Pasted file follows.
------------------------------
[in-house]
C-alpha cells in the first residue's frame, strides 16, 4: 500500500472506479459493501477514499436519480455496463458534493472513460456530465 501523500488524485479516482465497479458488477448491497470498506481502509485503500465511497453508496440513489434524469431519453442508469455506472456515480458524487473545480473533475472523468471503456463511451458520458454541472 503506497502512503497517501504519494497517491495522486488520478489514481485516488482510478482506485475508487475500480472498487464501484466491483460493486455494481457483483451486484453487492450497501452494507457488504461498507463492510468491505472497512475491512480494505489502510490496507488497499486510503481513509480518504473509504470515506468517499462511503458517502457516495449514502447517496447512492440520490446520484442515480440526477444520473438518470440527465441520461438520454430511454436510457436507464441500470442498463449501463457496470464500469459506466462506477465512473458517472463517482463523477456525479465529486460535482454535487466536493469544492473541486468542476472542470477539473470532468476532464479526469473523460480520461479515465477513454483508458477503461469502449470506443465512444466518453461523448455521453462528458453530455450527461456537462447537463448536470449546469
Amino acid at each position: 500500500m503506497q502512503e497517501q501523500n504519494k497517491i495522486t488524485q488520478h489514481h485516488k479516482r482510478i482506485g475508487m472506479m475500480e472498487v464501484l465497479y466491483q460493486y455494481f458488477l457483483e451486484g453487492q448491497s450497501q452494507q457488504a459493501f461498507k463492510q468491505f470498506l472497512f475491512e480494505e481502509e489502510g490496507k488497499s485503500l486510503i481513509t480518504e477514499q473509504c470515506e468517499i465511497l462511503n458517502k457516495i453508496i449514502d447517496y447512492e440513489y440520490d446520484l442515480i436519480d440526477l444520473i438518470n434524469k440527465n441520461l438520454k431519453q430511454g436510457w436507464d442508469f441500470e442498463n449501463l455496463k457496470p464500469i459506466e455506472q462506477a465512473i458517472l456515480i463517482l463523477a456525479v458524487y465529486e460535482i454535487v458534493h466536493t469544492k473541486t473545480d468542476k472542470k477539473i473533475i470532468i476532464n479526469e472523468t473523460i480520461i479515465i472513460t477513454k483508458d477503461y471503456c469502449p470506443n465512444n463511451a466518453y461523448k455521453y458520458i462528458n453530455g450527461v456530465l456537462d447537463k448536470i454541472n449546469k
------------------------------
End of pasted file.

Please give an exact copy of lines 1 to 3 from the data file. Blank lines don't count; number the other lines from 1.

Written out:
[in-house]
C-alpha cells in the first residue's frame, strides 16, 4: 500500500472506479459493501477514499436519480455496463458534493472513460456530465 501523500488524485479516482465497479458488477448491497470498506481502509485503500465511497453508496440513489434524469431519453442508469455506472456515480458524487473545480473533475472523468471503456463511451458520458454541472 503506497502512503497517501504519494497517491495522486488520478489514481485516488482510478482506485475508487475500480472498487464501484466491483460493486455494481457483483451486484453487492450497501452494507457488504461498507463492510468491505472497512475491512480494505489502510490496507488497499486510503481513509480518504473509504470515506468517499462511503458517502457516495449514502447517496447512492440520490446520484442515480440526477444520473438518470440527465441520461438520454430511454436510457436507464441500470442498463449501463457496470464500469459506466462506477465512473458517472463517482463523477456525479465529486460535482454535487466536493469544492473541486468542476472542470477539473470532468476532464479526469473523460480520461479515465477513454483508458477503461469502449470506443465512444466518453461523448455521453462528458453530455450527461456537462447537463448536470449546469
Amino acid at each position: 500500500m503506497q502512503e497517501q501523500n504519494k497517491i495522486t488524485q488520478h489514481h485516488k479516482r482510478i482506485g475508487m472506479m475500480e472498487v464501484l465497479y466491483q460493486y455494481f458488477l457483483e451486484g453487492q448491497s450497501q452494507q457488504a459493501f461498507k463492510q468491505f470498506l472497512f475491512e480494505e481502509e489502510g490496507k488497499s485503500l486510503i481513509t480518504e477514499q473509504c470515506e468517499i465511497l462511503n458517502k457516495i453508496i449514502d447517496y447512492e440513489y440520490d446520484l442515480i436519480d440526477l444520473i438518470n434524469k440527465n441520461l438520454k431519453q430511454g436510457w436507464d442508469f441500470e442498463n449501463l455496463k457496470p464500469i459506466e455506472q462506477a465512473i458517472l456515480i463517482l463523477a456525479v458524487y465529486e460535482i454535487v458534493h466536493t469544492k473541486t473545480d468542476k472542470k477539473i473533475i470532468i476532464n479526469e472523468t473523460i480520461i479515465i472513460t477513454k483508458d477503461y471503456c469502449p470506443n465512444n463511451a466518453y461523448k455521453y458520458i462528458n453530455g450527461v456530465l456537462d447537463k448536470i454541472n449546469k